The Daily Telegraph reports:
The figures showed that diagnoses of Down’s syndrome increased from 1,075 in 1989/90 to 1,843 in 2007/8. Yet the numbers of babies born with the condition fell by one per cent from 752 to 743.
That’s because an average of three unborn children diagnosed as Down’s Syndrome are killed by abortion every day in England and Wales, or about 1,100 every year.
As I noted at my own blog, Sobering Thoughts, on September 21:
One word for such a phenomenon is eugenics. The problem is that pregnant women are routinely tested to see if their child has a genetic anomaly for which there is no treatment. Doctors, who can’t stand to do nothing, offer what they can: abortion to get rid of the “problem”. This leads to a vicious cycle; I’ve talked to doctors who are concerned that with fewer Down Syndrome children being born, there is less impetus to do the type of research which could enrich the lives of those who survive the womb for nine months because there isn’t enough demand. Future lack of resources to help parents of Down Syndrome children will only encourage more parents to abort such children in the future.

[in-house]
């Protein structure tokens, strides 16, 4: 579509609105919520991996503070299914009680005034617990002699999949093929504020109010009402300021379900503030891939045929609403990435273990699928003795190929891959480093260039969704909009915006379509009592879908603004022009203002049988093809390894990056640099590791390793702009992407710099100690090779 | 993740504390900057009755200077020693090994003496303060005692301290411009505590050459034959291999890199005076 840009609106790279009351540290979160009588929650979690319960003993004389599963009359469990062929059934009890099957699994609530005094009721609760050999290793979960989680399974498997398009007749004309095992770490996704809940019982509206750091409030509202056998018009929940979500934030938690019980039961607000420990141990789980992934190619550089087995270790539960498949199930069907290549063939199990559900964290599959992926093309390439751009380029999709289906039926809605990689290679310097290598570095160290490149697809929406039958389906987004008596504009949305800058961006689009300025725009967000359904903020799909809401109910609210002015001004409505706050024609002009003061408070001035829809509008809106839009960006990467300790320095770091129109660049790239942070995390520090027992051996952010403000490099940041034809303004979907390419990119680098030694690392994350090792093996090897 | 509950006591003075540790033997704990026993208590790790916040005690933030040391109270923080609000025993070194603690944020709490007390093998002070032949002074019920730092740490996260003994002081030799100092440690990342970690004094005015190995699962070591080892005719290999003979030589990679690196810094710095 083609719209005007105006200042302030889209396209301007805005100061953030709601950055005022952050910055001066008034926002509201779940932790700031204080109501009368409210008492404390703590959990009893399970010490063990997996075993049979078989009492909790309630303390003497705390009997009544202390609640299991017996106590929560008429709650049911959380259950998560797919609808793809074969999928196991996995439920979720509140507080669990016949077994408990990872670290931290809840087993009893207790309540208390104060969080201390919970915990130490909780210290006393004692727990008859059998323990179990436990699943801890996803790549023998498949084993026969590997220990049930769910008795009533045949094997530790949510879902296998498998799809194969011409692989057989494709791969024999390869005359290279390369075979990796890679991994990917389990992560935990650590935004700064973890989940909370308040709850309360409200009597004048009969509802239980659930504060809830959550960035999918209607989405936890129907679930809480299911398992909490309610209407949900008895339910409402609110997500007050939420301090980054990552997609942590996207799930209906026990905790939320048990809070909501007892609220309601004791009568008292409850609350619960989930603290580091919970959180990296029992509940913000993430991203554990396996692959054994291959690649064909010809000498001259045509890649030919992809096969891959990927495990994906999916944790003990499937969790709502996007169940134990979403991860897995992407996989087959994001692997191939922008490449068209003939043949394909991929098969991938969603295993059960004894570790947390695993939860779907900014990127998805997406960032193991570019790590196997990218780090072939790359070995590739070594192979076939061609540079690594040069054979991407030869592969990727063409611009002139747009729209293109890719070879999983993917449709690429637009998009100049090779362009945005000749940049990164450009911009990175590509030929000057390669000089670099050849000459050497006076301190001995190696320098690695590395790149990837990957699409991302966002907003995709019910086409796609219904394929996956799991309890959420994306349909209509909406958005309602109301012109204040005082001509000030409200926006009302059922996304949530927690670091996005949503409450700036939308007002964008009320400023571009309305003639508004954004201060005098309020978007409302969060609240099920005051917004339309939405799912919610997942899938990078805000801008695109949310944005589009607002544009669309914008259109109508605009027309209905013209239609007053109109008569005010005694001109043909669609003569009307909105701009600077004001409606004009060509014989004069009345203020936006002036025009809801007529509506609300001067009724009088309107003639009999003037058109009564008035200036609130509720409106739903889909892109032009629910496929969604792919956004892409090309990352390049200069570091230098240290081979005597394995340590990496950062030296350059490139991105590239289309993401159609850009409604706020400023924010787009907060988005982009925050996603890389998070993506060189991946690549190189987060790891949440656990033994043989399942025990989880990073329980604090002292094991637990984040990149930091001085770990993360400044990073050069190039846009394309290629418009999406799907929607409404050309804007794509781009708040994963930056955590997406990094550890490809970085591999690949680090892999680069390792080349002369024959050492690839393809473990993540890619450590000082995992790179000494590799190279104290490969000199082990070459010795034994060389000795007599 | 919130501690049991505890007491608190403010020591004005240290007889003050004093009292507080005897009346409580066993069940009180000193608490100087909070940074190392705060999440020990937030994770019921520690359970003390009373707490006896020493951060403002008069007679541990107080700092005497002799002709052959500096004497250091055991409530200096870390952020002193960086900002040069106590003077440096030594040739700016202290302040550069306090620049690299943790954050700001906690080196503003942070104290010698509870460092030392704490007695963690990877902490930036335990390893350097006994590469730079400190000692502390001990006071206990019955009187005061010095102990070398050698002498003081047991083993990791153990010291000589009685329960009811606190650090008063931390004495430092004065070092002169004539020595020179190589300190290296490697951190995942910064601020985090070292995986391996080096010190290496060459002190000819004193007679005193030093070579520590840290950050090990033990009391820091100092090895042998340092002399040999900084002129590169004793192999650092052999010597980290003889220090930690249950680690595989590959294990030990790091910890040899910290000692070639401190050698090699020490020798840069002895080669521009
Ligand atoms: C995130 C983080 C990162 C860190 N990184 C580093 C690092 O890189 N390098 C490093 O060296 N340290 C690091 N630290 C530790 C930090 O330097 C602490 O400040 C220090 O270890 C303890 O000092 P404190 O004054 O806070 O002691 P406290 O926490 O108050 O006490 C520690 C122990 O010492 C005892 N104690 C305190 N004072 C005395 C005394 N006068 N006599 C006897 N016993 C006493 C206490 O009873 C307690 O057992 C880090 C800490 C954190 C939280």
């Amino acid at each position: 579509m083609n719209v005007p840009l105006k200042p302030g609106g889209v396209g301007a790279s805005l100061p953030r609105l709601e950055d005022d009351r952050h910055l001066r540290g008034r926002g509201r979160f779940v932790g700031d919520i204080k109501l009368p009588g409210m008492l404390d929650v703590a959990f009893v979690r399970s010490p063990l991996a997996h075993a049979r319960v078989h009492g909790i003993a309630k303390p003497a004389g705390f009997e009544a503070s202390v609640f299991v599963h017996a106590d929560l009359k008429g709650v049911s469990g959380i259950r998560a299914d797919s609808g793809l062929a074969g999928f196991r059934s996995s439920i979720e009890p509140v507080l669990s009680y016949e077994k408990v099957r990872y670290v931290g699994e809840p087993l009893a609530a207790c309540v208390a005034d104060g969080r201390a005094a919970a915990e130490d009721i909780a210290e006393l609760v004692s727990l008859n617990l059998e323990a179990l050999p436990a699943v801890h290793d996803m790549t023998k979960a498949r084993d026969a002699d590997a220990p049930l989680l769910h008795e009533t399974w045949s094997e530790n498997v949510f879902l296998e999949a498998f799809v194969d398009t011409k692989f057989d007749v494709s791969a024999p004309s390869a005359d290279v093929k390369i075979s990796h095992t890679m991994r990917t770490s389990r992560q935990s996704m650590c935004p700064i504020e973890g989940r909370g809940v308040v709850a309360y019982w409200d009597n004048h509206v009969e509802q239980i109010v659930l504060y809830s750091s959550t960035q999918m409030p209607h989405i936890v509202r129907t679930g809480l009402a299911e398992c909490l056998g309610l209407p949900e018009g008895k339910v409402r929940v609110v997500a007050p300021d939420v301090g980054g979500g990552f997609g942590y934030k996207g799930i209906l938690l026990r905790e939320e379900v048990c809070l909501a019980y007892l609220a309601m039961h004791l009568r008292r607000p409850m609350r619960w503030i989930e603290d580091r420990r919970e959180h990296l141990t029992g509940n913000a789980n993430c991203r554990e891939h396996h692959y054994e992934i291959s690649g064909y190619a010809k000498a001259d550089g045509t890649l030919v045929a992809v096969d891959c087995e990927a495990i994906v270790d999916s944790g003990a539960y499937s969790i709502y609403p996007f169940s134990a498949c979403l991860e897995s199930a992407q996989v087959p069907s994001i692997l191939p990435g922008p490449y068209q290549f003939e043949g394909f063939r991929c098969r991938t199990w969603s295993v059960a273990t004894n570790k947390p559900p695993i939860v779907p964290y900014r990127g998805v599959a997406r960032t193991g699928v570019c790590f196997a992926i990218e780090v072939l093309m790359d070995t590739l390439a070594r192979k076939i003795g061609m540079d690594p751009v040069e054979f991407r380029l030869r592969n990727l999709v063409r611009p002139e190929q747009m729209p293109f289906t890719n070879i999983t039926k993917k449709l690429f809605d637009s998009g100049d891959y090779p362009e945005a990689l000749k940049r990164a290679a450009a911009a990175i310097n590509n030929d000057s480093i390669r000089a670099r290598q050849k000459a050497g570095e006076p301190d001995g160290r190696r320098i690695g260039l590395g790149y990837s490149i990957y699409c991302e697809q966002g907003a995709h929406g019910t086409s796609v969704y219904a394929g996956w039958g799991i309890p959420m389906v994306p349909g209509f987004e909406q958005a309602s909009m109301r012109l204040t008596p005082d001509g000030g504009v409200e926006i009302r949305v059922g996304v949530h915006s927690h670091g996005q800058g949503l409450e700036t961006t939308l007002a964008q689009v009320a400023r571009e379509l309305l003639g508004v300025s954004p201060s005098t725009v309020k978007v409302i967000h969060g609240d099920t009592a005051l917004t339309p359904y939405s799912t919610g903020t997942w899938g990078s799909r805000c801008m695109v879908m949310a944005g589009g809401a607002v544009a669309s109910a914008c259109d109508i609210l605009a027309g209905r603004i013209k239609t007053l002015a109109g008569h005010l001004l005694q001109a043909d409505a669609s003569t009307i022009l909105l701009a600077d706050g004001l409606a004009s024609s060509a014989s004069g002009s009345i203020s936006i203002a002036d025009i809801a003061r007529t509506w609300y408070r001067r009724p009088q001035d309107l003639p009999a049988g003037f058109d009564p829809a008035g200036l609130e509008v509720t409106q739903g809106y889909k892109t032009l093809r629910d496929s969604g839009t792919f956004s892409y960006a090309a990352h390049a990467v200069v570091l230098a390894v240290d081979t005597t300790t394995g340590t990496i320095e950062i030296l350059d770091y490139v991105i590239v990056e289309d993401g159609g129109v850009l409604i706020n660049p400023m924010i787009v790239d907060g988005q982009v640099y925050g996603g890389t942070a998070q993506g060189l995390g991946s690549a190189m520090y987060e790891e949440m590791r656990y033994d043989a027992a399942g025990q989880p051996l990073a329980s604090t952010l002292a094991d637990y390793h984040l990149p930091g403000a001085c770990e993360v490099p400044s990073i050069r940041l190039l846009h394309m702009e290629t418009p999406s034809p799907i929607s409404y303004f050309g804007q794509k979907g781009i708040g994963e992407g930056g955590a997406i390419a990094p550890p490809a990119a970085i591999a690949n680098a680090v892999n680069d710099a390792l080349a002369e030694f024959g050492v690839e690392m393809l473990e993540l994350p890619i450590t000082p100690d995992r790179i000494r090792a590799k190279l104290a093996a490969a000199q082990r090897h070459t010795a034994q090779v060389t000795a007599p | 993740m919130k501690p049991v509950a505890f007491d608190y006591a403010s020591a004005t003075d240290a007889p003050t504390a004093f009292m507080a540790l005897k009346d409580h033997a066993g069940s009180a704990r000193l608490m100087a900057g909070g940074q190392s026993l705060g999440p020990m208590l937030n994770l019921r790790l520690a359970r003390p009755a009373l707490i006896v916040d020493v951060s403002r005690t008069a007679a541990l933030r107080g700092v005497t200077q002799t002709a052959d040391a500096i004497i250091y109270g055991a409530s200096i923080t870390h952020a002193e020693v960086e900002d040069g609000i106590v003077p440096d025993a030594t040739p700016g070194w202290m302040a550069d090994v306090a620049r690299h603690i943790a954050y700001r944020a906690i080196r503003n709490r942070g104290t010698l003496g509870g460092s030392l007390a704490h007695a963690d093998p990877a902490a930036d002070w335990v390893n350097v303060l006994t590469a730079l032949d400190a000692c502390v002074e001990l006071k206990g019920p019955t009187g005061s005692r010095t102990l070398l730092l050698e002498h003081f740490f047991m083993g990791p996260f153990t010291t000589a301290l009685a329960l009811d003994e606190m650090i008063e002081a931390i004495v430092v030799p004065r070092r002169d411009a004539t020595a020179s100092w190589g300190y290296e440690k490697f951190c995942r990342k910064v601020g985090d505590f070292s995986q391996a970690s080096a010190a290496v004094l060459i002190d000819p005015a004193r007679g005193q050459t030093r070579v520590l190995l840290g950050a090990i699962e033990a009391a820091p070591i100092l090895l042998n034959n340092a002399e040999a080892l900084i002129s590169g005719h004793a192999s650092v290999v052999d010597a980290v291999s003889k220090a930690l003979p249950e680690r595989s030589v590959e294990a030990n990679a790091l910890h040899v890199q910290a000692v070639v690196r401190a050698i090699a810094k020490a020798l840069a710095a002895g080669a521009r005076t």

Peter Elliott, chairman of The Down Syndrome Research Foundation, is quoted in the Telegraph story:
“I don’t think the choice is presented to the parents in the light of the true situation where the children have a good life and are in fact viewed as a blessing to the parents, not a curse, and I don’t think these parents getting the abortions know much about Downs syndrome at all.”
The Interim editorial from September 2002 provides an answer to why parents aren’t given this information:
More importantly, as Gilbert Meilaender, a professor of theological ethics at Valparaiso University in Indiana, has noted, we fail the most important Christian virtue, that of love, when we substitute love of those with genetic defects with the faux medical treatment of abortion. Josef Pieper, Meilaender notes, said love is one way of saying to another “It’s good that you exist; it’s good that your are in this world.” Prenatal screening, as it is routinely practiced today, is in direct conflict with the virtue of love.